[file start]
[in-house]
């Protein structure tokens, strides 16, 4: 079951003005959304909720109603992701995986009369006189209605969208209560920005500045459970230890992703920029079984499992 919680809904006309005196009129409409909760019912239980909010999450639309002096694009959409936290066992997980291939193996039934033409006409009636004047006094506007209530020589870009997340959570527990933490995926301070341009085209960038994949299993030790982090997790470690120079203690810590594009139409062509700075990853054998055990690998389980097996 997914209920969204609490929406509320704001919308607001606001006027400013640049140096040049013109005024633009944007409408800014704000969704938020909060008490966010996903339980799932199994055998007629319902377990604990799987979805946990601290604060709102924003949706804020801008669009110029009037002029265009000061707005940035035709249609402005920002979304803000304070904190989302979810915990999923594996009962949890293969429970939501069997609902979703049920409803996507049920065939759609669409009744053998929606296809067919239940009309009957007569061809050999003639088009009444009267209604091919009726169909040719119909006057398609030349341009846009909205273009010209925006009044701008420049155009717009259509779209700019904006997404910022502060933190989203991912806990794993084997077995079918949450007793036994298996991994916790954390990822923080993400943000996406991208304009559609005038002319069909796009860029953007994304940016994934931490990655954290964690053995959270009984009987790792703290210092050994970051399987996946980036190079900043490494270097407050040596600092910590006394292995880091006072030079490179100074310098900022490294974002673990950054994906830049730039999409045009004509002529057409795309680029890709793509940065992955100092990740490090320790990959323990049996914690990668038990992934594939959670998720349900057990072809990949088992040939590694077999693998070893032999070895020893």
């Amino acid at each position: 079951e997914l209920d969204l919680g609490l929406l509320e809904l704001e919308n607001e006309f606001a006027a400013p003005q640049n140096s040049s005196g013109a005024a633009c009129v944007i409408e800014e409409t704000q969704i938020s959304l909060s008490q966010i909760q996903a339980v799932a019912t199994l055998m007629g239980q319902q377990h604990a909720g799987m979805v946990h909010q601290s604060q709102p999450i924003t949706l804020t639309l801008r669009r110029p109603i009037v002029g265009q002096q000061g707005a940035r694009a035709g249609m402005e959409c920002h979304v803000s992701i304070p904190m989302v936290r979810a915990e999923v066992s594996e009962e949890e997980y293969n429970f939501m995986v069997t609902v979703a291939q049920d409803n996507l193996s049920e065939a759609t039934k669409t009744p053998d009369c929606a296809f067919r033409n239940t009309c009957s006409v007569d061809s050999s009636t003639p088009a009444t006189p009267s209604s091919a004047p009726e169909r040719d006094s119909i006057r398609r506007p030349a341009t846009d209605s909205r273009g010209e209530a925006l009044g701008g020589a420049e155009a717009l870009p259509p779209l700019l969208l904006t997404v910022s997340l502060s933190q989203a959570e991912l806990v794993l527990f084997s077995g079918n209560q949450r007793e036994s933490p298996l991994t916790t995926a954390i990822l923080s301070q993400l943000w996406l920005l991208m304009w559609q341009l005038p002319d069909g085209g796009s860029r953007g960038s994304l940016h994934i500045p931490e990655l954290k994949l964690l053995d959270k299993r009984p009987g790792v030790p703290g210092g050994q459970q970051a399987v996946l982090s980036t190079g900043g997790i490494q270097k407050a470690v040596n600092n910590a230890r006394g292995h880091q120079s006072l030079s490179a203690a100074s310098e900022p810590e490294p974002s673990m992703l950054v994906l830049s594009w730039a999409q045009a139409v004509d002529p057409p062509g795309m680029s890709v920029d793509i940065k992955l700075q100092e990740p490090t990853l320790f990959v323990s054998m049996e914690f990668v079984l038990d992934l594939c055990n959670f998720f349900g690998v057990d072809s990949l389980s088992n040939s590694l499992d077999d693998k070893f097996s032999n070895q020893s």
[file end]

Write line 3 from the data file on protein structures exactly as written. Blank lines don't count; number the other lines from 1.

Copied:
């Amino acid at each position: 079951e997914l209920d969204l919680g609490l929406l509320e809904l704001e919308n607001e006309f606001a006027a400013p003005q640049n140096s040049s005196g013109a005024a633009c009129v944007i409408e800014e409409t704000q969704i938020s959304l909060s008490q966010i909760q996903a339980v799932a019912t199994l055998m007629g239980q319902q377990h604990a909720g799987m979805v946990h909010q601290s604060q709102p999450i924003t949706l804020t639309l801008r669009r110029p109603i009037v002029g265009q002096q000061g707005a940035r694009a035709g249609m402005e959409c920002h979304v803000s992701i304070p904190m989302v936290r979810a915990e999923v066992s594996e009962e949890e997980y293969n429970f939501m995986v069997t609902v979703a291939q049920d409803n996507l193996s049920e065939a759609t039934k669409t009744p053998d009369c929606a296809f067919r033409n239940t009309c009957s006409v007569d061809s050999s009636t003639p088009a009444t006189p009267s209604s091919a004047p009726e169909r040719d006094s119909i006057r398609r506007p030349a341009t846009d209605s909205r273009g010209e209530a925006l009044g701008g020589a420049e155009a717009l870009p259509p779209l700019l969208l904006t997404v910022s997340l502060s933190q989203a959570e991912l806990v794993l527990f084997s077995g079918n209560q949450r007793e036994s933490p298996l991994t916790t995926a954390i990822l923080s301070q993400l943000w996406l920005l991208m304009w559609q341009l005038p002319d069909g085209g796009s860029r953007g960038s994304l940016h994934i500045p931490e990655l954290k994949l964690l053995d959270k299993r009984p009987g790792v030790p703290g210092g050994q459970q970051a399987v996946l982090s980036t190079g900043g997790i490494q270097k407050a470690v040596n600092n910590a230890r006394g292995h880091q120079s006072l030079s490179a203690a100074s310098e900022p810590e490294p974002s673990m992703l950054v994906l830049s594009w730039a999409q045009a139409v004509d002529p057409p062509g795309m680029s890709v920029d793509i940065k992955l700075q100092e990740p490090t990853l320790f990959v323990s054998m049996e914690f990668v079984l038990d992934l594939c055990n959670f998720f349900g690998v057990d072809s990949l389980s088992n040939s590694l499992d077999d693998k070893f097996s032999n070895q020893s």